Supporters of a movement for voters to boycott the referendum celebrate after election officials gave low turnout figures in central Skopje, Macedonia, on Sunday, Sept. 30, 2018. A dispute in Europe’s most unstable region may be drawing to a close as voters in the Republic of Macedonia decide in a referendum whether to rename their country. (Bloomberg)

A dispute that divided Balkan neighbors for more than seven decades, over what constitutes “Macedonia,” is finally reaching a resolution. The Republic of Macedonia agreed to rename itself the Republic of North Macedonia to assuage complaints from Greece. In turn, Greece dropped its opposition to plans by the former Yugoslav state to join the North Atlantic Treaty Organization and the European Union. That has paved the way for the two alliances to expand in a region that was traditionally in Russia’s sphere of influence.

1. Why was the name such a big deal?

Greece had long argued that the name Macedonia should refer only to its northern region, which was Alexander the Great’s stronghold in ancient times. Like all NATO and EU members, it can veto new admissions. To defend its claim to the name, Greece blocked the Republic of Macedonia’s accession to the military alliance in 2008 and later halted the start of its negotiations to join the EU. In June 2018, Greek Prime Minister Alexis Tsipras and his counterpart in Skopje, Zoran Zaev, agreed on the name change, but it took until January 2019 for final approvals on both sides. The change takes effect once Greece signs off on North Macedonia’s accession to NATO, which could happen within weeks.

2. What was behind the dispute?

The roots of the conflict go back to World War II. The southernmost of six states that made up Yugoslavia, the “People’s Republic of Macedonia” was cultivated under federal leader Josip Broz Tito. The U.S. State Department, in a telegraph from December 1944, called the designation “unjustified demagoguery representing no ethnic or political reality” and said it might be a front for aggression toward Greece. In 1991, amid the disintegration of Yugoslavia, the region declared independence as the Republic of Macedonia. Greece lodged a protest at the United Nations Security Council, alleging theft of historic and cultural identity. In 1993, the new country joined the UN under a provisional name, the Former Yugoslav Republic of Macedonia.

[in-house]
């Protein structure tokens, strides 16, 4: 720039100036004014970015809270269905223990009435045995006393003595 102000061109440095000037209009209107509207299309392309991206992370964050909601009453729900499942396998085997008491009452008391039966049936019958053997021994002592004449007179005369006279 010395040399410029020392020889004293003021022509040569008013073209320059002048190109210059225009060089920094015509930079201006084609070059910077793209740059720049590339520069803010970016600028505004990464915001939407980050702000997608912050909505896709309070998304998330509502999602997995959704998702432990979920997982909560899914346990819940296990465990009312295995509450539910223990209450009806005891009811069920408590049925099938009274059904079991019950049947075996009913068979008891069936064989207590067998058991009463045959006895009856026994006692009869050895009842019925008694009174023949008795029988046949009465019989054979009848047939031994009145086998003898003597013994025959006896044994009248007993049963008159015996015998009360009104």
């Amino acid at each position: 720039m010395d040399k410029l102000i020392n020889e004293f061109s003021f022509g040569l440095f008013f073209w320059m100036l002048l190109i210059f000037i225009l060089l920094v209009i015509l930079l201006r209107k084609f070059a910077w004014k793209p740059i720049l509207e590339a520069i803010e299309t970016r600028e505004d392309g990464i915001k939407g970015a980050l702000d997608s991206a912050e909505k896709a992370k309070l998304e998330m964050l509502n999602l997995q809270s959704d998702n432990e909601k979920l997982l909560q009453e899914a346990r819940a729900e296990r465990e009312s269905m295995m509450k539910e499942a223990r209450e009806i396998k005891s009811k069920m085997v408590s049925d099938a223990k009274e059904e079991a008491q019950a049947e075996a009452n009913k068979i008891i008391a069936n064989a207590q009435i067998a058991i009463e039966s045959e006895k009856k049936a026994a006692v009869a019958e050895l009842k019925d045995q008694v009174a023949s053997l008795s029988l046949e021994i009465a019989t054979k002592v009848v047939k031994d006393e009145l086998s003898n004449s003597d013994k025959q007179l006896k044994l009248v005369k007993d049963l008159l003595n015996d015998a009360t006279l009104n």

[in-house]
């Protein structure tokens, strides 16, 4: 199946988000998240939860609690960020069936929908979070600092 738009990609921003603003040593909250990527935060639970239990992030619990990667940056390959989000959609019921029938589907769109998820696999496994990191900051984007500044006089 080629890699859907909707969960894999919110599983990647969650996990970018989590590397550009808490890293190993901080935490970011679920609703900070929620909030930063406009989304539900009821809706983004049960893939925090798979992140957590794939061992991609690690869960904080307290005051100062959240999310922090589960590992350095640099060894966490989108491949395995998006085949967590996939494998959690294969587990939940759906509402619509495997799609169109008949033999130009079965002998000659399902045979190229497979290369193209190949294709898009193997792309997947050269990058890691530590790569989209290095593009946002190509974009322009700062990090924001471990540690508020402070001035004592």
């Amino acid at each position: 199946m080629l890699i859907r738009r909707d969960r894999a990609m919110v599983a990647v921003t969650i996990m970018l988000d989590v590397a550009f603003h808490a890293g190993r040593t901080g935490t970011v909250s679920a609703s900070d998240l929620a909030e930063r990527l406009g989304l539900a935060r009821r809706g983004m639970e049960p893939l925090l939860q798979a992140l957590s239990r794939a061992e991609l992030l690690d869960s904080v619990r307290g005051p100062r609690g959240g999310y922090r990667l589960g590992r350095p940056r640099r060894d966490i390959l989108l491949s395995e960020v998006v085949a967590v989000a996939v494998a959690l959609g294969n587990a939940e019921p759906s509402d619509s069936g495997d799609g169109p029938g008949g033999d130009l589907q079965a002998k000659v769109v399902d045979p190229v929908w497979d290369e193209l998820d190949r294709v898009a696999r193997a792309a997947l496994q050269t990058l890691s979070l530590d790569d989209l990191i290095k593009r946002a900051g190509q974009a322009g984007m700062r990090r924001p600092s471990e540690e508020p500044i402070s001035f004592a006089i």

3. What had to happen to reach a resolution?

After Tsipras and Zaev agreed on the new name, voters in Macedonia approved it in a nonbinding referendum clouded by low turnout, and the country’s lawmakers amended the constitution to effect the change. Greece’s Parliament then ratified the agreement. In both countries, opposition to the deal was so strong that it threatened to topple the two leaders, though they managed to hold onto power. Even as the Greek Parliament was approving the measure, demonstrators took to the streets, protesting and chanting, “Macedonia is Greek.”

4. What’s next?

All 29 NATO members must approve North Macedonia’s membership before it becomes official, though the country will be able to take part in the group as an invitee before then. Zaev hopes to start EU accession talks in June 2019.

5. What does this mean for Greece?

Greece is one of the biggest foreign investors in its northern neighbor, with its companies controlling the country’s sole oil refinery and its second-biggest bank. Tsipras was eager for a foreign-policy victory to foster security in a tense part of Europe and boost his standing at home before elections later in 2019. However, the leader of Greece’s main opposition party, who could potentially succeed Tsipras, has hinted that he might not honor the agreement if he takes power.

6. What does this mean globally?

North Macedonia’s participation in NATO would be a blow to Russia, which has struggled to cling to its power in the Balkans, the site of Europe’s bloodiest conflicts since the end of World War II. The land-locked country of 2 million is following its regional peers Montenegro, Albania and Croatia, which have already proclaimed their pro-Western allegiance by joining the military club. Slovenia and Croatia are already in the EU, while Serbia, Albania and Montenegro have applied to join.

--With assistance from Samuel Dodge.

To contact the reporters on this story: Eleni Chrepa in Athens at echrepa@bloomberg.net;Slav Okov in Sofia at sokov@bloomberg.net

To contact the editors responsible for this story: Rodney Jefferson at r.jefferson@bloomberg.net, Sotiris Nikas, Andy Reinhardt

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